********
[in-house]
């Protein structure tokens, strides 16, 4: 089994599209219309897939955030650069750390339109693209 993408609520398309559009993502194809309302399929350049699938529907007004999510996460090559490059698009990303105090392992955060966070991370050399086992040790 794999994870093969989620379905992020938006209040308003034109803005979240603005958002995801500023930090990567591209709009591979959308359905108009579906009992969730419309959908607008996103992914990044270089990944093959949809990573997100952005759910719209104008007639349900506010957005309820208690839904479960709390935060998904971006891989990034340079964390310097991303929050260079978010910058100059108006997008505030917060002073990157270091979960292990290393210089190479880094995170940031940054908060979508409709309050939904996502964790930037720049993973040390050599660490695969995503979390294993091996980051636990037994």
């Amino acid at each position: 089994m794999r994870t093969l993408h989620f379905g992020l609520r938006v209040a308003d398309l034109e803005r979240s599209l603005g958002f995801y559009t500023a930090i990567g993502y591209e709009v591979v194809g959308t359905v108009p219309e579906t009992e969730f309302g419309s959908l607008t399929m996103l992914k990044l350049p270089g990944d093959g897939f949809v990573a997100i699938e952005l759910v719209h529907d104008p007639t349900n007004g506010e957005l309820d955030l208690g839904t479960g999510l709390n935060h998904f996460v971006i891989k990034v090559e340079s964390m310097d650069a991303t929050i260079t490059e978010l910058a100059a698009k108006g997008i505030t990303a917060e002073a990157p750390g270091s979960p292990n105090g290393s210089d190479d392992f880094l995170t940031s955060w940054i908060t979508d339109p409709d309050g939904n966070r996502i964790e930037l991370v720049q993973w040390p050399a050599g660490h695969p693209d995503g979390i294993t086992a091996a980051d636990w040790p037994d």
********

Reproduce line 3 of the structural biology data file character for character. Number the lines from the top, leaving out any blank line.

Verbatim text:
């Amino acid at each position: 089994m794999r994870t093969l993408h989620f379905g992020l609520r938006v209040a308003d398309l034109e803005r979240s599209l603005g958002f995801y559009t500023a930090i990567g993502y591209e709009v591979v194809g959308t359905v108009p219309e579906t009992e969730f309302g419309s959908l607008t399929m996103l992914k990044l350049p270089g990944d093959g897939f949809v990573a997100i699938e952005l759910v719209h529907d104008p007639t349900n007004g506010e957005l309820d955030l208690g839904t479960g999510l709390n935060h998904f996460v971006i891989k990034v090559e340079s964390m310097d650069a991303t929050i260079t490059e978010l910058a100059a698009k108006g997008i505030t990303a917060e002073a990157p750390g270091s979960p292990n105090g290393s210089d190479d392992f880094l995170t940031s955060w940054i908060t979508d339109p409709d309050g939904n966070r996502i964790e930037l991370v720049q993973w040390p050399a050599g660490h695969p693209d995503g979390i294993t086992a091996a980051d636990w040790p037994d």